Rent increase at Hazel Dell RV Park rescinded

A proposed rent increase that would’ve impacted low-income residents at Hazel Dell RV Park was rescinded on Friday. Tenants received a 30-day notice at the beginning of August stating that monthly pad rents would go up to $750 in September to cover adjusted costs and market conditions. For some, it […]

A proposed rent increase that would’ve impacted low-income residents at Hazel Dell RV Park was rescinded on Friday.

Tenants received a 30-day notice at the beginning of August stating that monthly pad rents would go up to $750 in September to cover adjusted costs and market conditions. For some, it would be a rent increase of $170, or nearly 30 percent.

The new notice from park management said the rent increase was meant to match a change in rate for new arrivals and vacation renters. “The notice was issued in error and is hereby rescinded,” it said. Rents will remain at the same amount until tenants are notified otherwise.

Michele Houston found the new notice taped to the door of her son’s trailer when she went to visit him Friday evening. Her son, Zach Houston, has autism, and the park is the only place he can afford to live independently.

“I was really surprised,” Michele Houston said.

After chatting with some neighbors, she found residents were still unsure about their future at the park. Some have lived there for a decade or longer.

Did You Know?

Vancouver city code does not allow RV parks, and none are located within the city limits.

“They just don’t trust it,” Houston said. “It really is a sloppy note, I think.”

When The Columbian visited the park on Thursday, some tenants expressed concern about their inability to afford the rent increase and not being able to find another place to live. Many didn’t know what rights they had as tenants paying month-to-month RV pad rent.

Houston said her son would like to keep living at the park with some reassurance about the cost.

Another resident, Cindy Genschorck, said she would like to see six-month or longer lease agreements. Or, at least a longer notification period about a rent increase.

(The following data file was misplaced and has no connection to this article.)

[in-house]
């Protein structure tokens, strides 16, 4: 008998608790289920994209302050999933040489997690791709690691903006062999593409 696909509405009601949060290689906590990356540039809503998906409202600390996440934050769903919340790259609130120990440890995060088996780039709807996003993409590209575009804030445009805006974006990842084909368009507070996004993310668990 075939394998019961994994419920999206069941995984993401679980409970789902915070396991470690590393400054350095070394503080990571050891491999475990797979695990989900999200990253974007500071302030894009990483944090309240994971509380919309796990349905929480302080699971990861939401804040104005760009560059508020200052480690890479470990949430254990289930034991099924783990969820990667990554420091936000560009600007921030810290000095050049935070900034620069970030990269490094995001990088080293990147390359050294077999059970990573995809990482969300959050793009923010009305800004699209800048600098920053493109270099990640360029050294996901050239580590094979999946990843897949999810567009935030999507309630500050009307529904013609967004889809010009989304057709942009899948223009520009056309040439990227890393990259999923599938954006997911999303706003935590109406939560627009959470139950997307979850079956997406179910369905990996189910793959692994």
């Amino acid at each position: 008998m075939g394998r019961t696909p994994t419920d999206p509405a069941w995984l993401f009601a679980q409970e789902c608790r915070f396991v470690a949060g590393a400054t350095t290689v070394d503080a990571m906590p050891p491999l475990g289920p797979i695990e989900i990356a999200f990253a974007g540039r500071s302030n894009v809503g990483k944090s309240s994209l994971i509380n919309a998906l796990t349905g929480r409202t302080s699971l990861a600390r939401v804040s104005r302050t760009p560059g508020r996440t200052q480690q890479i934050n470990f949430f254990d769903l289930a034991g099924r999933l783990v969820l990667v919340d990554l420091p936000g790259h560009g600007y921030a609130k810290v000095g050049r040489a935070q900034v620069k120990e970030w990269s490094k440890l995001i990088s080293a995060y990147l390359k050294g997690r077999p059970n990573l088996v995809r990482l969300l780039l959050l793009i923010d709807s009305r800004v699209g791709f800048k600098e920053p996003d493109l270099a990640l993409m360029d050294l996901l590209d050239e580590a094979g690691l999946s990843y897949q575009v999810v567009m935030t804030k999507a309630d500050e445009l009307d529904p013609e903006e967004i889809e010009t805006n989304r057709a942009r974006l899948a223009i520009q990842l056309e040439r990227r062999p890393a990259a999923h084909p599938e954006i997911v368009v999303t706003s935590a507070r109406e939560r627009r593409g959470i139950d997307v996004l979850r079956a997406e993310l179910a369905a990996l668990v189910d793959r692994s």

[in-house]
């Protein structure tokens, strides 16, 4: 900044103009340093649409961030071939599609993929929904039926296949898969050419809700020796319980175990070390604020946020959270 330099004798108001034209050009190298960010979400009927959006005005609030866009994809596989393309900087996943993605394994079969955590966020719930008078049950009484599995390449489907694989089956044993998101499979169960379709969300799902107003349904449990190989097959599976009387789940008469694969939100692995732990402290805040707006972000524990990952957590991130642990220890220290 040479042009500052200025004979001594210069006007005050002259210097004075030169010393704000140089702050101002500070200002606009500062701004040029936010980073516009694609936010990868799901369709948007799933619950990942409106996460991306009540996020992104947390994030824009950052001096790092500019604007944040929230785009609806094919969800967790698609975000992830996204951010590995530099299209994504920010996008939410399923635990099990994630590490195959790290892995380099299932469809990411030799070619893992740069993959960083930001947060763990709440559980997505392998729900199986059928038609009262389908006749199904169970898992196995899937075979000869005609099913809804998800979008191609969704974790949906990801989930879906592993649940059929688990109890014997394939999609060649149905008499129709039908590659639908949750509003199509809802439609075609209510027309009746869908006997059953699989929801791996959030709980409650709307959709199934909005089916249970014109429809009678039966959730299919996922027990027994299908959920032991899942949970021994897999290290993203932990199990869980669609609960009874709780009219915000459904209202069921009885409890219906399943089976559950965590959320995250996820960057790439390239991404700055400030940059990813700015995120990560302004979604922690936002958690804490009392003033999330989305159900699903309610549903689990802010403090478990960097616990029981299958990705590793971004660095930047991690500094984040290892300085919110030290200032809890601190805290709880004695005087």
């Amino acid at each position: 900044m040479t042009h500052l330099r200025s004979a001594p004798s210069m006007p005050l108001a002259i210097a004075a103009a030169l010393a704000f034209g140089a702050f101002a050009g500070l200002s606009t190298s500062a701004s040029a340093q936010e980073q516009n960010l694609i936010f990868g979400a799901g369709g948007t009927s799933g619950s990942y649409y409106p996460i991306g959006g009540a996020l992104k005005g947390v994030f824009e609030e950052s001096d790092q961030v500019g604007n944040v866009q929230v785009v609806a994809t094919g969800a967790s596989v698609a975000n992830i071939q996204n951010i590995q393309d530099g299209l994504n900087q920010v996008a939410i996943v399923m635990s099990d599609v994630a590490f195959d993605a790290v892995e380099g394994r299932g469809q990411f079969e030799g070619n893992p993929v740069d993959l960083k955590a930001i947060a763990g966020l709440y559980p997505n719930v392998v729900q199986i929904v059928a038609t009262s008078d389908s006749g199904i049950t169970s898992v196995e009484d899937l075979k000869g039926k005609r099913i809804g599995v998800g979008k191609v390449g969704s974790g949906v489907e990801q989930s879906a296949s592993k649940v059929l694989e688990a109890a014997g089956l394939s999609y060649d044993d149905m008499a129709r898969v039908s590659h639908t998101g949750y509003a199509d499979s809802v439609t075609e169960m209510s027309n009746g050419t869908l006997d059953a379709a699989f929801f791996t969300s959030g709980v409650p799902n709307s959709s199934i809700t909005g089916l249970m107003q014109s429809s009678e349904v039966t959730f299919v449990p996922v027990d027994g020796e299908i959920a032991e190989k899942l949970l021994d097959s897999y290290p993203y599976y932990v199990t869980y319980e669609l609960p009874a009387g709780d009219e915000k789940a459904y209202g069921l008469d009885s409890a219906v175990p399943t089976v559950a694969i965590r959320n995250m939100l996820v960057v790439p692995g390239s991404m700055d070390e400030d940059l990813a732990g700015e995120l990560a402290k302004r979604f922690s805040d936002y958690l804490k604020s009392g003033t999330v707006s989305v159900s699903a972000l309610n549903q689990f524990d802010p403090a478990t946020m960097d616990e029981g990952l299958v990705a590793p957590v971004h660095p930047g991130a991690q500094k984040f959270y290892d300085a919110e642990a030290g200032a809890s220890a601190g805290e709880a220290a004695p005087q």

However, Clark County code reflects the fact that RVs are constructed on mobile chassis and are not designed for long-term habitation. It says RV parks are “intended to provide for the accommodation of visitors who travel by recreational vehicle and reside in that vehicle” for up to 180 days. The code is not routinely enforced.

Still, for those on fixed incomes, renting at an RV park may be their only viable option.

Local legal aid organizations question whether a rent increase at an RV park would be legal under Washington’s current eviction moratorium, which is in effect until mid-October and contains several stipulations.

Gov. Jay Inslee’s order says landlords, property owners and property managers are prohibited from increasing or threatening to increase the rental rate for “any dwelling or parcel of land occupied as a dwelling.” Recreational vehicles, campgrounds, Airbnbs, hotels and motels and other less traditional residences are included in the order.

The state attorney general’s office is charged with enforcing the moratorium and is fielding complaints about alleged violations. As of Thursday, the office had received 3,600 complaints statewide and in response contacted 2,737 renters and 1,885 landlords.

By mid-September the state is supposed to convene a working group that will discuss various issues, including potentially authorizing rent rate increases.

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